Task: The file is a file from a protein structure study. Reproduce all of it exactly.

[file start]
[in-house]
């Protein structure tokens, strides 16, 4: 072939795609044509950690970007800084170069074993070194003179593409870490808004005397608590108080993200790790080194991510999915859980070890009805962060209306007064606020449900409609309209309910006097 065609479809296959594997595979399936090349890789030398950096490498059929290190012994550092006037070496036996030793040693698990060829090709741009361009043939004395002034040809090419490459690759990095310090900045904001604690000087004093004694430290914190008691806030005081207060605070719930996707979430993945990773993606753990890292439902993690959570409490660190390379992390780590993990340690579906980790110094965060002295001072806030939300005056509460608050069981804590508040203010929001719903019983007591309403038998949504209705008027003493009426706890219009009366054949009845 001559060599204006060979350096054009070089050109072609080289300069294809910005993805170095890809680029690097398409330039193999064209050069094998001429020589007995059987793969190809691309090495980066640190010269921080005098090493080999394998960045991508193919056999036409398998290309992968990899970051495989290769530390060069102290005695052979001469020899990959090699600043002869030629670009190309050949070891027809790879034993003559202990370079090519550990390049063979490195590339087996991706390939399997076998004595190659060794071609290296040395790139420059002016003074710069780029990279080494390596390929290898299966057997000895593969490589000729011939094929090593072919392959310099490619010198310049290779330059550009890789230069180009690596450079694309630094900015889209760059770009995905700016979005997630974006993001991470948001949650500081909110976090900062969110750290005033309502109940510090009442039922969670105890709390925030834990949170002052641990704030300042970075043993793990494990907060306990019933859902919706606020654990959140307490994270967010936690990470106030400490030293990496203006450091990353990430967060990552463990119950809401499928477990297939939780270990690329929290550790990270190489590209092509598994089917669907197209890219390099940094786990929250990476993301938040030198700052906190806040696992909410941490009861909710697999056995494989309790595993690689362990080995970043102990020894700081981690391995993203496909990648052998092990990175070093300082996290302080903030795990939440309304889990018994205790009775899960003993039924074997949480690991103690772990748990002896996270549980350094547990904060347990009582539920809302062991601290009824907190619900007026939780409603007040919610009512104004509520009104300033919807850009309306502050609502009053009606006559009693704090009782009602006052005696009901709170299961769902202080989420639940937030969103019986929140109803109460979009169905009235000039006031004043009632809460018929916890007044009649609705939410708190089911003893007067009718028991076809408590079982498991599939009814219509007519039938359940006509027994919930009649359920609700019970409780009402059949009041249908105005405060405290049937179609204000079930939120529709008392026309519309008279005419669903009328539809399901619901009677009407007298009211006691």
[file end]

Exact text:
[in-house]
């Protein structure tokens, strides 16, 4: 072939795609044509950690970007800084170069074993070194003179593409870490808004005397608590108080993200790790080194991510999915859980070890009805962060209306007064606020449900409609309209309910006097 065609479809296959594997595979399936090349890789030398950096490498059929290190012994550092006037070496036996030793040693698990060829090709741009361009043939004395002034040809090419490459690759990095310090900045904001604690000087004093004694430290914190008691806030005081207060605070719930996707979430993945990773993606753990890292439902993690959570409490660190390379992390780590993990340690579906980790110094965060002295001072806030939300005056509460608050069981804590508040203010929001719903019983007591309403038998949504209705008027003493009426706890219009009366054949009845 001559060599204006060979350096054009070089050109072609080289300069294809910005993805170095890809680029690097398409330039193999064209050069094998001429020589007995059987793969190809691309090495980066640190010269921080005098090493080999394998960045991508193919056999036409398998290309992968990899970051495989290769530390060069102290005695052979001469020899990959090699600043002869030629670009190309050949070891027809790879034993003559202990370079090519550990390049063979490195590339087996991706390939399997076998004595190659060794071609290296040395790139420059002016003074710069780029990279080494390596390929290898299966057997000895593969490589000729011939094929090593072919392959310099490619010198310049290779330059550009890789230069180009690596450079694309630094900015889209760059770009995905700016979005997630974006993001991470948001949650500081909110976090900062969110750290005033309502109940510090009442039922969670105890709390925030834990949170002052641990704030300042970075043993793990494990907060306990019933859902919706606020654990959140307490994270967010936690990470106030400490030293990496203006450091990353990430967060990552463990119950809401499928477990297939939780270990690329929290550790990270190489590209092509598994089917669907197209890219390099940094786990929250990476993301938040030198700052906190806040696992909410941490009861909710697999056995494989309790595993690689362990080995970043102990020894700081981690391995993203496909990648052998092990990175070093300082996290302080903030795990939440309304889990018994205790009775899960003993039924074997949480690991103690772990748990002896996270549980350094547990904060347990009582539920809302062991601290009824907190619900007026939780409603007040919610009512104004509520009104300033919807850009309306502050609502009053009606006559009693704090009782009602006052005696009901709170299961769902202080989420639940937030969103019986929140109803109460979009169905009235000039006031004043009632809460018929916890007044009649609705939410708190089911003893007067009718028991076809408590079982498991599939009814219509007519039938359940006509027994919930009649359920609700019970409780009402059949009041249908105005405060405290049937179609204000079930939120529709008392026309519309008279005419669903009328539809399901619901009677009407007298009211006691």